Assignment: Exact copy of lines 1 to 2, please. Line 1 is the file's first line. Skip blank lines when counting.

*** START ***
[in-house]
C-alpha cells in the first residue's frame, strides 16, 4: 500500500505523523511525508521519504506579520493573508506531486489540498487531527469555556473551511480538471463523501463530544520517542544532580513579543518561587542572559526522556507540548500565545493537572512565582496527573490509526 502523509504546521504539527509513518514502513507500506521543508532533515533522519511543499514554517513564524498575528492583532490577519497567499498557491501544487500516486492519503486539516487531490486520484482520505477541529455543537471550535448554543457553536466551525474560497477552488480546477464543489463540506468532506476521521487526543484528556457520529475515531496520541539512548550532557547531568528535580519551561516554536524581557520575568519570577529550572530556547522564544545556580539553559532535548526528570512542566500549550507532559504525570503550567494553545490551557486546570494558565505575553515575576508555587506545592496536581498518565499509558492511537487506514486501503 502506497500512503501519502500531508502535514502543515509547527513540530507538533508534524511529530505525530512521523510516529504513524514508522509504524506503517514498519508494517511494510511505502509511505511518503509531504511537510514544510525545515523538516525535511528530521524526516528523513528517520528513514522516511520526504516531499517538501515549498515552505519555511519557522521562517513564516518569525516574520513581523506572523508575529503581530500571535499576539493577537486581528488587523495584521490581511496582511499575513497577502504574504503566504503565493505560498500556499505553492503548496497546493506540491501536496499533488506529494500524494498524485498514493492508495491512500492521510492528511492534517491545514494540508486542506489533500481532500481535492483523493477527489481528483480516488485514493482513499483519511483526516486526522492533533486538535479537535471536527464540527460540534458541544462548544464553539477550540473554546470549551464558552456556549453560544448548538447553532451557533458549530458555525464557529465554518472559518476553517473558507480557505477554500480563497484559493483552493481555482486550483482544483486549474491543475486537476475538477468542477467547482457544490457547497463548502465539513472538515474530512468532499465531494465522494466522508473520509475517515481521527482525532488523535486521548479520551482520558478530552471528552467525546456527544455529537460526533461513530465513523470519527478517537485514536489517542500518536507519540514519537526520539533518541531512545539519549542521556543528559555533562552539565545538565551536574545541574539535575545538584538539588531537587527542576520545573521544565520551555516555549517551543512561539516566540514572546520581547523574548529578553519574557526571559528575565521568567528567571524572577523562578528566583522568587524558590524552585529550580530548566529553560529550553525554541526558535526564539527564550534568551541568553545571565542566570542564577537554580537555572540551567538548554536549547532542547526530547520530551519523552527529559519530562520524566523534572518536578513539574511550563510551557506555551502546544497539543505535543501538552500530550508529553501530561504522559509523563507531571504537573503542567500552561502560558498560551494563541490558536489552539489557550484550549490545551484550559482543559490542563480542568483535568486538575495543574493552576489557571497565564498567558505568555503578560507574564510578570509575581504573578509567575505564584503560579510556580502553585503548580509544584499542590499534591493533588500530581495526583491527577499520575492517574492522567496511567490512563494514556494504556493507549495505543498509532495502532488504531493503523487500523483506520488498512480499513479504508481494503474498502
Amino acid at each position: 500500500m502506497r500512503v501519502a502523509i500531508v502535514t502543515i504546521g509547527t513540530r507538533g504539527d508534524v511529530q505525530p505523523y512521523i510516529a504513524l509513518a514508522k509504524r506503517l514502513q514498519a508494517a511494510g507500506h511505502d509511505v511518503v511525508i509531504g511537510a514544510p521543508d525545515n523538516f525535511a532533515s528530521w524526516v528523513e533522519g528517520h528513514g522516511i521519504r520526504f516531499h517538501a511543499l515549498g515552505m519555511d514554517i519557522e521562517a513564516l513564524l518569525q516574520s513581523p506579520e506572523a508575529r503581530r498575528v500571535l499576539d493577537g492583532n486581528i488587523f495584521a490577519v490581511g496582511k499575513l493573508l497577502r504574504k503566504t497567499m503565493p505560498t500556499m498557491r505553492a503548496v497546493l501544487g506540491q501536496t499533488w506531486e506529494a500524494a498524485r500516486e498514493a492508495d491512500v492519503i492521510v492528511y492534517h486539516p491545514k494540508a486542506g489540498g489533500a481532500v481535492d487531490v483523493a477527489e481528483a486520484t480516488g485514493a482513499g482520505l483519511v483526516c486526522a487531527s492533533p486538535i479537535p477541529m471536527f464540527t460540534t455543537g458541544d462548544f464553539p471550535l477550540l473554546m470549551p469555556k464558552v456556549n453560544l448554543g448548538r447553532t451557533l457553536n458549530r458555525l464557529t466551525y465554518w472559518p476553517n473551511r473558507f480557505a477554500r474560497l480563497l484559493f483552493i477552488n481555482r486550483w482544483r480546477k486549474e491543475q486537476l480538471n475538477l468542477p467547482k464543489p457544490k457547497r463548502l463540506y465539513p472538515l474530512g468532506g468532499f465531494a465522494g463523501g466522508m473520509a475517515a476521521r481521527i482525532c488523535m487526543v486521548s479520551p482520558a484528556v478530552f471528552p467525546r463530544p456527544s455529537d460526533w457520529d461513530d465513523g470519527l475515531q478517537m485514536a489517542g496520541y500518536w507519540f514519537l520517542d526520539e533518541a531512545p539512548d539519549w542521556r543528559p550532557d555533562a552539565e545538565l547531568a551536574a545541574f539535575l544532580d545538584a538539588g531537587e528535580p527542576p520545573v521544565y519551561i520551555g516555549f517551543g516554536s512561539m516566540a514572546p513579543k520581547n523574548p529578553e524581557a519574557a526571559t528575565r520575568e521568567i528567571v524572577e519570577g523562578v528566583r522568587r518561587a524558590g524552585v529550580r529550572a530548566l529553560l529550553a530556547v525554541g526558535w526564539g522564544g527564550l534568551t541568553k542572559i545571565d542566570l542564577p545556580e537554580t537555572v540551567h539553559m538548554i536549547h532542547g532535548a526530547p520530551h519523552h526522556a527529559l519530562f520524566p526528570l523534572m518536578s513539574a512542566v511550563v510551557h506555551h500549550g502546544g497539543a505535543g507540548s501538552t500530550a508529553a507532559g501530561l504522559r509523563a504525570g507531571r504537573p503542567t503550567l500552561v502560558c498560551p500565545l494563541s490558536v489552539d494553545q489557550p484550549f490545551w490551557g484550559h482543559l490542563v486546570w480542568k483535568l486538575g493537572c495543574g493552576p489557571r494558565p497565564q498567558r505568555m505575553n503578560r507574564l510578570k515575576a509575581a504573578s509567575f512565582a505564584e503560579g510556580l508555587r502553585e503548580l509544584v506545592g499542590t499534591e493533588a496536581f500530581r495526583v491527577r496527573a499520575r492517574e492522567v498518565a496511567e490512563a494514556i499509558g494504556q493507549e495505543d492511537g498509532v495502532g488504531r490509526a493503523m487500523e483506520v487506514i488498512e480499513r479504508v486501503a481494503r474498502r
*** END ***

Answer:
[in-house]
C-alpha cells in the first residue's frame, strides 16, 4: 500500500505523523511525508521519504506579520493573508506531486489540498487531527469555556473551511480538471463523501463530544520517542544532580513579543518561587542572559526522556507540548500565545493537572512565582496527573490509526 502523509504546521504539527509513518514502513507500506521543508532533515533522519511543499514554517513564524498575528492583532490577519497567499498557491501544487500516486492519503486539516487531490486520484482520505477541529455543537471550535448554543457553536466551525474560497477552488480546477464543489463540506468532506476521521487526543484528556457520529475515531496520541539512548550532557547531568528535580519551561516554536524581557520575568519570577529550572530556547522564544545556580539553559532535548526528570512542566500549550507532559504525570503550567494553545490551557486546570494558565505575553515575576508555587506545592496536581498518565499509558492511537487506514486501503 502506497500512503501519502500531508502535514502543515509547527513540530507538533508534524511529530505525530512521523510516529504513524514508522509504524506503517514498519508494517511494510511505502509511505511518503509531504511537510514544510525545515523538516525535511528530521524526516528523513528517520528513514522516511520526504516531499517538501515549498515552505519555511519557522521562517513564516518569525516574520513581523506572523508575529503581530500571535499576539493577537486581528488587523495584521490581511496582511499575513497577502504574504503566504503565493505560498500556499505553492503548496497546493506540491501536496499533488506529494500524494498524485498514493492508495491512500492521510492528511492534517491545514494540508486542506489533500481532500481535492483523493477527489481528483480516488485514493482513499483519511483526516486526522492533533486538535479537535471536527464540527460540534458541544462548544464553539477550540473554546470549551464558552456556549453560544448548538447553532451557533458549530458555525464557529465554518472559518476553517473558507480557505477554500480563497484559493483552493481555482486550483482544483486549474491543475486537476475538477468542477467547482457544490457547497463548502465539513472538515474530512468532499465531494465522494466522508473520509475517515481521527482525532488523535486521548479520551482520558478530552471528552467525546456527544455529537460526533461513530465513523470519527478517537485514536489517542500518536507519540514519537526520539533518541531512545539519549542521556543528559555533562552539565545538565551536574545541574539535575545538584538539588531537587527542576520545573521544565520551555516555549517551543512561539516566540514572546520581547523574548529578553519574557526571559528575565521568567528567571524572577523562578528566583522568587524558590524552585529550580530548566529553560529550553525554541526558535526564539527564550534568551541568553545571565542566570542564577537554580537555572540551567538548554536549547532542547526530547520530551519523552527529559519530562520524566523534572518536578513539574511550563510551557506555551502546544497539543505535543501538552500530550508529553501530561504522559509523563507531571504537573503542567500552561502560558498560551494563541490558536489552539489557550484550549490545551484550559482543559490542563480542568483535568486538575495543574493552576489557571497565564498567558505568555503578560507574564510578570509575581504573578509567575505564584503560579510556580502553585503548580509544584499542590499534591493533588500530581495526583491527577499520575492517574492522567496511567490512563494514556494504556493507549495505543498509532495502532488504531493503523487500523483506520488498512480499513479504508481494503474498502